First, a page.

Williams was also filmed boasting that he had helped a hotel company save $3 million by using his influence with the casino commission to secure approval for the renovation—rather than a rebuilding—of one of the company's casinos. That same company had employed William's wife as a consultant for $18,000 a year while she was also on the payroll of the Senate Labor Committee, which Williams then chaired. 
The second sting: the second "sheik" and eight members of Congress
After the deal with Williams, Errichetti introduce the sheik's men to Howard Criden, a Philadelphia lawyer who informed several members of Congress about the sheik. The members then met with the second sheik, "Yasser Habib," who was supposedly seeking help with immigration approval, at a house in Washington rented and wired by the FBI. Each was filmed by the FBI under bright lights set up to help the camera which the sheik's aides passed off as the sheik's sentimental reminder of the desert sun: 
- Rep. Frank Thompson (D-N.J.) was taped at the FBI house saying that he would help the sheik. Criden later picked up a bag with $50,000 in cash inside, which he said was for Thompson. 
- Rep. Raymond Lederer (D-Pa.) was filmed taking $50,000 from the sheik. 
- Rep. Michael Myers (D-Pa.) was filmed taking $50,000 from the sheik. 
- Rep. John Murphy (D-N.Y.), who was already under investigation by the House Ethics Committee, argued with Criden over who would pick up his money and Criden eventually picked up a suitcase full of cash at a Kennedy Airport hotel.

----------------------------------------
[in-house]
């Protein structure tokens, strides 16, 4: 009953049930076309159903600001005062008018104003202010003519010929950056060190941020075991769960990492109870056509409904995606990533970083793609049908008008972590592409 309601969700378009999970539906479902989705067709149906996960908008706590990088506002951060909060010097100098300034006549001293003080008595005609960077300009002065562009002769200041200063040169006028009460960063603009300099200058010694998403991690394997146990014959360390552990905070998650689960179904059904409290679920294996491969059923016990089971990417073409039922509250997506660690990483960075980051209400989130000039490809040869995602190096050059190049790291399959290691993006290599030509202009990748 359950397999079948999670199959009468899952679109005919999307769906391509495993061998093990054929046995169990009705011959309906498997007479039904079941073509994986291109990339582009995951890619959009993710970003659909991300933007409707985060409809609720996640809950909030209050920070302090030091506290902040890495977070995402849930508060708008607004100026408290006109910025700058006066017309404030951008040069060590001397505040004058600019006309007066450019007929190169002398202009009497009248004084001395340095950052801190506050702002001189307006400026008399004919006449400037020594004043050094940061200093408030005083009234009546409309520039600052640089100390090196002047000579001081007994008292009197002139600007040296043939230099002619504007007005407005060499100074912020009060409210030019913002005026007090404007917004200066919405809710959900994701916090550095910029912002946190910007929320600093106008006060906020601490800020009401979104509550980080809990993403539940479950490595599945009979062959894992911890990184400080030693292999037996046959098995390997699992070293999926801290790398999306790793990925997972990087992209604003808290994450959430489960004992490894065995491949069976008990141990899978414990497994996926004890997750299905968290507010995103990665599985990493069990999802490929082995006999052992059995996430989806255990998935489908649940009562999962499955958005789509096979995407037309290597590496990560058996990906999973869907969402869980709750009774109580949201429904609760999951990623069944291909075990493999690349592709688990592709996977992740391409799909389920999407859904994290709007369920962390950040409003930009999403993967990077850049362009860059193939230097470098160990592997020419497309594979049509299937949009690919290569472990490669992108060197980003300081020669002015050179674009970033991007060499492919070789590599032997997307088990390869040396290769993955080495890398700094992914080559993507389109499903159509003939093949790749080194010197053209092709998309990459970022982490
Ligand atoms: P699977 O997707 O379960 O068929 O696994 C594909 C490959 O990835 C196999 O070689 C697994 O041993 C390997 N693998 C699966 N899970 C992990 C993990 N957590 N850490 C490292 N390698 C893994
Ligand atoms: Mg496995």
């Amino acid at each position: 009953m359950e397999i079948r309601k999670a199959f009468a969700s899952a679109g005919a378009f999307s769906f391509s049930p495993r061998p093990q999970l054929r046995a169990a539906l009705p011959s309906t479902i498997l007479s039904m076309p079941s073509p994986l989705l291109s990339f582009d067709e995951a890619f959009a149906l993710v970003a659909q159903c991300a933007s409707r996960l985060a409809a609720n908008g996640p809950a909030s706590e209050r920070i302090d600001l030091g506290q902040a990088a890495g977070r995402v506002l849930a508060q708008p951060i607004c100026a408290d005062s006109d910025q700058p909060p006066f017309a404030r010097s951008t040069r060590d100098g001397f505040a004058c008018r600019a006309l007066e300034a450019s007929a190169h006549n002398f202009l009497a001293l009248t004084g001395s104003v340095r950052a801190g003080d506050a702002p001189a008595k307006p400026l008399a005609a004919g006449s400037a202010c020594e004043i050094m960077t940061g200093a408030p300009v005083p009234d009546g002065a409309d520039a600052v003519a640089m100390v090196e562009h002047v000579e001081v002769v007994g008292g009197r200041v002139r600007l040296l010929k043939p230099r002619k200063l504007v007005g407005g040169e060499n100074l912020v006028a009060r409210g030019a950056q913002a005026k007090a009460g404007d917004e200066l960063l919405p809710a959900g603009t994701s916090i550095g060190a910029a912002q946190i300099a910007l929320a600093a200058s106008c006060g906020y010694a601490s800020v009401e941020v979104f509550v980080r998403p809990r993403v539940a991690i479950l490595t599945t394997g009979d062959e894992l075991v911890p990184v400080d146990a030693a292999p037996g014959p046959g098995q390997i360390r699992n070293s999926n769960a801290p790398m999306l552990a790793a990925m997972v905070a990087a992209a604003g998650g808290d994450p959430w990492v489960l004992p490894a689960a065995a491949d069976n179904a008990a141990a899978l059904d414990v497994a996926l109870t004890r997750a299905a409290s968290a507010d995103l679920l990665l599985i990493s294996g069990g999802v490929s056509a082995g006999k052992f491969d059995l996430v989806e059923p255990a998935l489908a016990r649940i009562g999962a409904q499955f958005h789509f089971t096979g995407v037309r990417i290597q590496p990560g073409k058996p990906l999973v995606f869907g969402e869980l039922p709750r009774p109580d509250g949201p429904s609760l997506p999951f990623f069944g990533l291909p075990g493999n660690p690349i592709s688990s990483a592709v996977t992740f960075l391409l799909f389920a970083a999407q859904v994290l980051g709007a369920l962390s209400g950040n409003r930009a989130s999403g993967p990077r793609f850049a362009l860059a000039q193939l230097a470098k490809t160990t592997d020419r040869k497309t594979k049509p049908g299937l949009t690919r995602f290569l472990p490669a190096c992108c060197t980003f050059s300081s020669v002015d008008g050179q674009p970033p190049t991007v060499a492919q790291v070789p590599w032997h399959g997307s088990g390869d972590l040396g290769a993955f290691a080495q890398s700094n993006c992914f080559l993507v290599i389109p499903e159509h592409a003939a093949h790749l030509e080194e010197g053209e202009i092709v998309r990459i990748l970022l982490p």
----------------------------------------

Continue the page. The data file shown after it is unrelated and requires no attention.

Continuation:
- Rep. John W. Jenrette (D-S.C.) was apparently informed of the sheik by Virginia businessman John Snowe. Snowe was filmed taking $50,000, which Jenrette was later taped receiving. Jenrette later protested that his memory was hazy due to drinking and couldn't recall taking any money. 
- Rep. Richard Kelly (R-Fla.) was filmed stuffing wads of bills into his suit and asking the sheik's men if it showed. Kelly later tried to explain that he had taken the money only as part his own investigation of the "crooked" dealings at the house. 
- Rep. John Murtha (D-Pa.) was also filmed at the house but did not pick up any money (see below). 
An eighth member of Congress, Sen. Larry Pressler (R-S.D.) went to the house apparently under the impression that he was going to receive a contribution to the political action committee (PAC) of his struggling presidential campaign. When the sheik's mean told him they didn't know what a PAC was but wanted to give him the money anyway, Pressler said, "Wait a minute, what you are suggesting may be illegal," and walked out of the house. Pressler later said, "I find it somewhat repulsive that I'm on tape, but now I'm called a hero. It's a sad state of affairs when it's heroic to turn down a potential bribery situation." 
Rep. John Murtha (D-Pa.)